Last year, a pro-Trump candidate got the ACDC endorsement in a legislative race, but this year, in endorsing me, the ACDC is supporting a Black candidate for Mayor for the first time in it’s history. What those two results show me is that we are in a fight for the soul of our local party, and it’s a fight we can win, but only if we show up.
This is the second post in our election season series ‘Political Q&A’ with progressive candidates throughout Pennsylvania. Candidates can be anywhere in Pennsylvania running for any level of office. Please note that these are not necessarily endorsements, more of an opportunity for candidates to connect with the LGBTQ community, progressives neighbors, and others with an interest in Western Pennsylvania. If your candidate would like to participate, please contact us pghlesbian at gmail dot com.
Up next is State Representative Ed Gainey who is running for Mayor of the City of Pittsburgh.
Ed Gainey has made history as the first Black person to secure the endorsement of the Allegheny County Democratic Committe for Mayor, City of Pittsburgh. He has a lengthy history of political service, including 11 years working for the City of Pittsburgh in two Mayoral Administrations and 8 years serving as a State Representative in the General Assembly of Pennsylvania. My strongest impression of Ed is when he addressed a Black Pride Pittsburgh event and made a positive reference to same-sex marriage, a comment I immediately tweeted out framed by my own concerns. After he spoke, he read the tweet and approached me to discuss my concerns immediately. I’ve never forgotten that he both approached me and that he seemed to absorb my critique with aplomb.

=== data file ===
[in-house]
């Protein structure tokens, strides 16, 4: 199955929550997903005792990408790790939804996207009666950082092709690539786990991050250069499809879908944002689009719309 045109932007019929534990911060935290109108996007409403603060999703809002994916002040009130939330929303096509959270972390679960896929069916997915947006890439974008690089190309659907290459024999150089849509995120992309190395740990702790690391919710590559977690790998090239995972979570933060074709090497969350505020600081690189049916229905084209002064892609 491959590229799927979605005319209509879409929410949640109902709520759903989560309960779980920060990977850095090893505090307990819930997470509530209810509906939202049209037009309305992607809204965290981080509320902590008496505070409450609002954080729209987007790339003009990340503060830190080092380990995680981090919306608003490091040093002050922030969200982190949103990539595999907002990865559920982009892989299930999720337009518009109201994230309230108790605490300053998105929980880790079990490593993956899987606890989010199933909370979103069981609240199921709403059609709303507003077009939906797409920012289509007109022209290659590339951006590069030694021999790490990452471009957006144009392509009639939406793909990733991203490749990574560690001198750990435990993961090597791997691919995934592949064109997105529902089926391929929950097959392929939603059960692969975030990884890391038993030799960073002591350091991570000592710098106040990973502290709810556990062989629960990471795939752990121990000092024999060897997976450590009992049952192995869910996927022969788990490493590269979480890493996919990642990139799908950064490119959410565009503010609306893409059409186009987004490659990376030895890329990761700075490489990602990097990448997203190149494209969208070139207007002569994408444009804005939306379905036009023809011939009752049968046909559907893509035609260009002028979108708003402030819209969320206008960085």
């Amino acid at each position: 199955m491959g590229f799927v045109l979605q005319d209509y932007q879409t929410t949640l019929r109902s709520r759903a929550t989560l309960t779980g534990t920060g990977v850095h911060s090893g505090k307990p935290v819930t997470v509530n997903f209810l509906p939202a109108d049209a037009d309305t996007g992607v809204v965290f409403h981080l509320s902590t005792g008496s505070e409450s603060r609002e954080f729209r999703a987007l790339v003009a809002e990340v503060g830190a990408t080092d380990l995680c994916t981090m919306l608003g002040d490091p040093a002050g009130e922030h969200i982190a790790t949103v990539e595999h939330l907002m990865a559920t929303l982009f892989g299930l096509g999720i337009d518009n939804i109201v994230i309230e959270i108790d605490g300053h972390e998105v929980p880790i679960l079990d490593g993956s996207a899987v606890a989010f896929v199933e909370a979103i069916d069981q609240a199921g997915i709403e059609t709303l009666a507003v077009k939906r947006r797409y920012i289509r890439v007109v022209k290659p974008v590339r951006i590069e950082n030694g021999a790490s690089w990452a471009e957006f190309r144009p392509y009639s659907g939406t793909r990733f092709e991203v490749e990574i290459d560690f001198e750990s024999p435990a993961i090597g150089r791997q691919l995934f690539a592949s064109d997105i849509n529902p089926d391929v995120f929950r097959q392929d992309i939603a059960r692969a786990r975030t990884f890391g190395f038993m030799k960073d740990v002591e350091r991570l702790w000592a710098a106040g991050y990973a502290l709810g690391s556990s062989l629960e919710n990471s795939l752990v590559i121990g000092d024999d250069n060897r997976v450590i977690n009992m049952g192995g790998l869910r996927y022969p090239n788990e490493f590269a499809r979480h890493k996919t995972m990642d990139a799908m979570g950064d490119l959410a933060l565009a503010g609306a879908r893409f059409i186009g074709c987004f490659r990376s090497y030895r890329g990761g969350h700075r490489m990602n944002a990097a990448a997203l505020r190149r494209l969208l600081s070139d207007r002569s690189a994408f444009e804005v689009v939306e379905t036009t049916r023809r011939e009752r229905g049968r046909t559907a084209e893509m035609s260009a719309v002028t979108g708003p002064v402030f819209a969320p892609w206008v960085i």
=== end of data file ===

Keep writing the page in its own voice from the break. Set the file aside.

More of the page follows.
Your Name: Ed Gainey
Your Pronouns: he/him/his
The Office You Seek: Mayor, City of Pittsburgh
How do you describe your identity? I am a cisgender heterosexual black man.
Tell us about the first LGBTQ person you met and what impact they had on your life? Several close friends that I grew up with came out to me as we grew older. Because I knew them from childhood, I never “met” them specifically as members of the LGBTQ community, instead that part of their identities was something that I learned about over time and in the context of our friendship. Looking back, that was an important and formative experience, and one that I think played a role in shaping my commitment to inclusion, toward the LGBTQ community in particular and toward people in general.
Tell us about your familiarity with the LGBTQ community in your district and the region. As I mentioned above, I’ve personally known LGBTQ people my whole life, even if I didn’t always know that about them. During my time in public service, I’ve sought to work with people and organizations who work at the intersection of the LGBTQ and the Black communities, particularly Rev. Shanea Leonard of Judah Fellowship Christian Church and organizations like New Voices Pittsburgh. I’ve worked with them and many others on initiatives in my district and in the broader region, and have relied on their counsel on issues we address in Harrisburg.
What LGBTQ specific legislation did you sponsor while in Harrisburg? I am a cosponsor Representative Frankel’s legislation amending the Pennsylvania Human Relations Act to outlaw discrimination in housing, employment, and public accommodation statewide. I am proud that the City of Pittsburgh already has a local ordinance offering similar protections within city limits, but I believe that justice demands extending these protections to all Pennsylvanians regardless of where they live and work.